In southern Africa, wetlands of different types are an integral part of the drainage network, yet evolve and are sensitive to different combinations of geologic, climatic, geomorphic, edaphic and hydrologic controls. Understanding of these controls can help in the interpretation of environmental and climatic records from different wetland types, given that wetland sensitivity to environmental and climatic changes may vary throughout their ‘life cycle’. The chapter discusses inland wetland records from dated sites in South Africa in order to consider their significance for reconstructing late glacial and Holocene climates; and the relationship of wetlands to preservation of the Pleistocene archaeological record. Wetlands are sensitive to degradation under contemporary environmental and climatic changes, which may impact on their hydrological and ecological function as well as the integrity of associated archaeological sites.
This book presents a wide range of new research on many aspects of naval strategy in the early modern and modern periods. Among the themes covered are the problems of naval manpower, the nature of naval leadership and naval officers, intelligence, naval training and education, and strategic thinking and planning. The book is notable for giving extensive consideration to navies other than those ofBritain, its empire and the United States. It explores a number of fascinating subjects including how financial difficulties frustrated the attempts by Louis XIV's ministers to build a strong navy; how the absence of centralised power in the Dutch Republic had important consequences for Dutch naval power; how Hitler's relationship with his admirals severely affected German naval strategy during the Second World War; and many more besides. The book is a Festschrift in honour of John B. Hattendorf, for more than thirty years Ernest J. King Professor of Maritime History at the US Naval War College and an influential figure in naval affairs worldwide.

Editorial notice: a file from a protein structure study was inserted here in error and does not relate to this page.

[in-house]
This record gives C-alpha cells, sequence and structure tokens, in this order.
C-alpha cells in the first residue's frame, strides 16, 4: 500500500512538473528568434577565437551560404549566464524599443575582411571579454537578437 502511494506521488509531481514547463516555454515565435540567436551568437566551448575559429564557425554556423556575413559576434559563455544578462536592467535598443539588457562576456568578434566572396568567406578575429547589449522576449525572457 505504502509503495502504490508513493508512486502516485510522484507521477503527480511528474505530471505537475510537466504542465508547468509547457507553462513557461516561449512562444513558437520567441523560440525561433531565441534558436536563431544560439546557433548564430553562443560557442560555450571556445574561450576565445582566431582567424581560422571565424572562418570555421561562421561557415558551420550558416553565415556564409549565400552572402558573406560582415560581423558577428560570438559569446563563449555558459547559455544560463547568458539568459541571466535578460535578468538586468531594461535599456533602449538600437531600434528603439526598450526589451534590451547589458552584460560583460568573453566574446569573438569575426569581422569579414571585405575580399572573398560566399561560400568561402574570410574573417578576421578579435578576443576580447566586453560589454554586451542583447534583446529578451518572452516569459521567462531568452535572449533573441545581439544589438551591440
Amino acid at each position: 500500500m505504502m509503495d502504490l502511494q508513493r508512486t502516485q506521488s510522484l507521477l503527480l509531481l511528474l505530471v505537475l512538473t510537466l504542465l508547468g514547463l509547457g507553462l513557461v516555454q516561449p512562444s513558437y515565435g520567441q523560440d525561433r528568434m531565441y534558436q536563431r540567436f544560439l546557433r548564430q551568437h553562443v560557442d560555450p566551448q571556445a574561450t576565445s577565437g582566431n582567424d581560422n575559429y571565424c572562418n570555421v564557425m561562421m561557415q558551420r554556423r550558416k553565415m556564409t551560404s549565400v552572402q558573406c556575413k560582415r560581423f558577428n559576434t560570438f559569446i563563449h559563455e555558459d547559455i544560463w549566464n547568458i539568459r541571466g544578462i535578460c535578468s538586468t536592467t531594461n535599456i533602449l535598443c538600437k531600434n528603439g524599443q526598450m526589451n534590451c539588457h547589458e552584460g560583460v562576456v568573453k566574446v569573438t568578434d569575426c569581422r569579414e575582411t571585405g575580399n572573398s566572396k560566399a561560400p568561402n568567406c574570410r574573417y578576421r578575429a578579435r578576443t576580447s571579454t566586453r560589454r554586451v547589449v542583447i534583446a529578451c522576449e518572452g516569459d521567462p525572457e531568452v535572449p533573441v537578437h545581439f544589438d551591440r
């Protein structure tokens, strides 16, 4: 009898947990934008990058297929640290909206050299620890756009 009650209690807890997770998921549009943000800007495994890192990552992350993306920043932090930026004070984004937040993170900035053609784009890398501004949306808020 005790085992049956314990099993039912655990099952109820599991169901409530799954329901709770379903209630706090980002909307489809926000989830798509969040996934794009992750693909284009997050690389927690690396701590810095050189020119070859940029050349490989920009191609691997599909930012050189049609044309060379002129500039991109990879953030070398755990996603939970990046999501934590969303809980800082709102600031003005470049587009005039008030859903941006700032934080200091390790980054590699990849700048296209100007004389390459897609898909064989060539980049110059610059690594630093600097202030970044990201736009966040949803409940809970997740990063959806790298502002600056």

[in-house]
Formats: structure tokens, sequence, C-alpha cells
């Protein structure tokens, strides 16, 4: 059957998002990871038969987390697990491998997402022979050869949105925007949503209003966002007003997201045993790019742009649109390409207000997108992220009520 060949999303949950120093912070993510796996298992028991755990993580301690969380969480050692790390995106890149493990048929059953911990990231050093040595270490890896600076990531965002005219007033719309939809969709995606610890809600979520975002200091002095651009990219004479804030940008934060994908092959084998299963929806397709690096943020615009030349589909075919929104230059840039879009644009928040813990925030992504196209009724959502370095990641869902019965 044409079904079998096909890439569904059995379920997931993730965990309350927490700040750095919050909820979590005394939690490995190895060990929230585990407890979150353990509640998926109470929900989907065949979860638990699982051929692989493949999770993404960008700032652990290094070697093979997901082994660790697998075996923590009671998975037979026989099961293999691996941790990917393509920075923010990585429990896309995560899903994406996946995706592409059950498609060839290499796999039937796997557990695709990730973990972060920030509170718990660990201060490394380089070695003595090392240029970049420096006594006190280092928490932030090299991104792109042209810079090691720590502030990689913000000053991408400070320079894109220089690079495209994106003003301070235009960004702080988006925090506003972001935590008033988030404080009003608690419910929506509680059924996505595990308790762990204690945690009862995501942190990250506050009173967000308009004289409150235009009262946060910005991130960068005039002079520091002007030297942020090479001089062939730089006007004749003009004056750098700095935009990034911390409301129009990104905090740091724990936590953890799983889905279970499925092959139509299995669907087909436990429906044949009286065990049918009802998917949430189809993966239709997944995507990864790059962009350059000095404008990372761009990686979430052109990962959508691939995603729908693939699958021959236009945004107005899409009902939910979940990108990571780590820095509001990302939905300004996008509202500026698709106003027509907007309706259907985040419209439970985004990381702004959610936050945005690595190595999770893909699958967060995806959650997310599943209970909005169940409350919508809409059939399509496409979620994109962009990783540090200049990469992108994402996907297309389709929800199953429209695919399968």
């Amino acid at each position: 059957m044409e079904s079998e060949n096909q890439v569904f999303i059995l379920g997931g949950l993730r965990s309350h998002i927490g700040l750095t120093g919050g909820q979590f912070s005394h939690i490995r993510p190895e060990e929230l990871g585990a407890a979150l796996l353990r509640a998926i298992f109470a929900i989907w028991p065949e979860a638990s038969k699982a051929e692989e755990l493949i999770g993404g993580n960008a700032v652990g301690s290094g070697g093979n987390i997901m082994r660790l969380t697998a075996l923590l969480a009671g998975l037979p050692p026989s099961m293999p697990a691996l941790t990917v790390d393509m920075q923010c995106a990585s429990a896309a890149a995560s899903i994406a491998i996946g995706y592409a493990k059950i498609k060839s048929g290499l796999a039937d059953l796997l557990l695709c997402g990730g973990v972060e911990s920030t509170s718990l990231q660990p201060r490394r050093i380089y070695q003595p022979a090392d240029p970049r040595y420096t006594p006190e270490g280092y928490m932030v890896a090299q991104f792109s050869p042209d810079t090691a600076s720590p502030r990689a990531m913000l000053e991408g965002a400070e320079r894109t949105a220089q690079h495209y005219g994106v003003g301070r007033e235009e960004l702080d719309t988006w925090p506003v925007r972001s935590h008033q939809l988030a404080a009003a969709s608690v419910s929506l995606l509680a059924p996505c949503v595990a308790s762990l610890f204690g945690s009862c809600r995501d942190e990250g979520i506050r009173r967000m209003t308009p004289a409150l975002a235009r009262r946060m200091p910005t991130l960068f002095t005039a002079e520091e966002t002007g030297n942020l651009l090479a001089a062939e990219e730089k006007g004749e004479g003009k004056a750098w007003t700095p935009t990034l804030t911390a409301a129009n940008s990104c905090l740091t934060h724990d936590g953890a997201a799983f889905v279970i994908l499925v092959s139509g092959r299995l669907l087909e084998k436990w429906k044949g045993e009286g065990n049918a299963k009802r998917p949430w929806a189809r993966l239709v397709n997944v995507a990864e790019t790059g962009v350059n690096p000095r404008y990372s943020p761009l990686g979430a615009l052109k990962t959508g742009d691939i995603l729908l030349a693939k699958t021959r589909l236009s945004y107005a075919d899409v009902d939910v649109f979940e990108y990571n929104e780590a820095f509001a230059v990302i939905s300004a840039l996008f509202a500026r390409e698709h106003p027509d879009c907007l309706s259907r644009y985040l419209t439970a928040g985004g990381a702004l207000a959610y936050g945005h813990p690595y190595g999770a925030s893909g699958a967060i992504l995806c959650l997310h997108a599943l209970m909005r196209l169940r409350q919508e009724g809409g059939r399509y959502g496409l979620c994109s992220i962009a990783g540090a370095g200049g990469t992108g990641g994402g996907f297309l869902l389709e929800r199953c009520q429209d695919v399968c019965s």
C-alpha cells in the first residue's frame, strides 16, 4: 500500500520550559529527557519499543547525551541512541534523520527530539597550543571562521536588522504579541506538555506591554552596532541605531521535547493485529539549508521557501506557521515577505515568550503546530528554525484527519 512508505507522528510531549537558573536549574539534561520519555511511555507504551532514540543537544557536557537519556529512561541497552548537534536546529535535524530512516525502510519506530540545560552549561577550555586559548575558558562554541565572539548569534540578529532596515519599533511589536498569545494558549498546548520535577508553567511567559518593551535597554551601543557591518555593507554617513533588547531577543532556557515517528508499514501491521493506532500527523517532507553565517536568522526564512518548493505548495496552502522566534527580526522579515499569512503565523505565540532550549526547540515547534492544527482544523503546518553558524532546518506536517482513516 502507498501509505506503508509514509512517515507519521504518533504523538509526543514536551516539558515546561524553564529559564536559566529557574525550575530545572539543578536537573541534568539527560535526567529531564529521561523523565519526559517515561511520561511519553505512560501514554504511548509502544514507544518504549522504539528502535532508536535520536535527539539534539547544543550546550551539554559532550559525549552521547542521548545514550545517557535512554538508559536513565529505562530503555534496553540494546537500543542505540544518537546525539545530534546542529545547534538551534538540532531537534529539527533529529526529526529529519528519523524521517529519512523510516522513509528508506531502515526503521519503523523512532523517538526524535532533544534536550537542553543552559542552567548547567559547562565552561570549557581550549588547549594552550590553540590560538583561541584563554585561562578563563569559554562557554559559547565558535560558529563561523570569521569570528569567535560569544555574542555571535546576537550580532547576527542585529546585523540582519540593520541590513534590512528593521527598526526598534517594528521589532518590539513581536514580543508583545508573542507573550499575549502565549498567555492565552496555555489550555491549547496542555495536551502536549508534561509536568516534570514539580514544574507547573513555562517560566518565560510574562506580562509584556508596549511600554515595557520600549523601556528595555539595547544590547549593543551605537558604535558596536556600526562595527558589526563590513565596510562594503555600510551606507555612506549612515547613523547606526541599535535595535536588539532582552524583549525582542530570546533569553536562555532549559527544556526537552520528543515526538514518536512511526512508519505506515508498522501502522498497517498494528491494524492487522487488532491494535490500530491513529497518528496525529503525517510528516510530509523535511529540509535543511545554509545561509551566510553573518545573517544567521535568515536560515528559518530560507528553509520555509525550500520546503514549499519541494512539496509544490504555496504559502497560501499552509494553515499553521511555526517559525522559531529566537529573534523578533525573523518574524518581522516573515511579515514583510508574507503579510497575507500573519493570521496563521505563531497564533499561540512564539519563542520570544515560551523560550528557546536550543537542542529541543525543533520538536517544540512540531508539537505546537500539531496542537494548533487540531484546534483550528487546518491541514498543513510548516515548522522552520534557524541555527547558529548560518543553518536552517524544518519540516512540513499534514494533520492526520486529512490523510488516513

N.A.M. Rodger is Senior Research Fellow at All Souls College, Oxford.
J. Ross Dancy is Assistant Professor of Military History at Sam Houston State University.
Benjamin Darnell is a D.Phil. candidate at New College, Oxford.
Evan Wilson is Caird Senior Research Fellow at the National Maritime Museum, Greenwich.
Contributors: Tim Benbow, Peter John Brobst, Jaap R. Bruijn, Olivier Chaline, J. Ross Dancy, Benjamin Darnell, James Goldrick, Agustín Guimerá, Paul Kennedy, Keizo Kitagawa, Roger Knight, Andrew D. Lambert, George C. Peden, Carla Rahn Phillips, Werner Rahn, Paul M. Ramsey, Duncan Redford, N.A.M. Rodger, Jakob Seerup, Matthew S. Seligmann, Geoffrey Till, Evan Wilson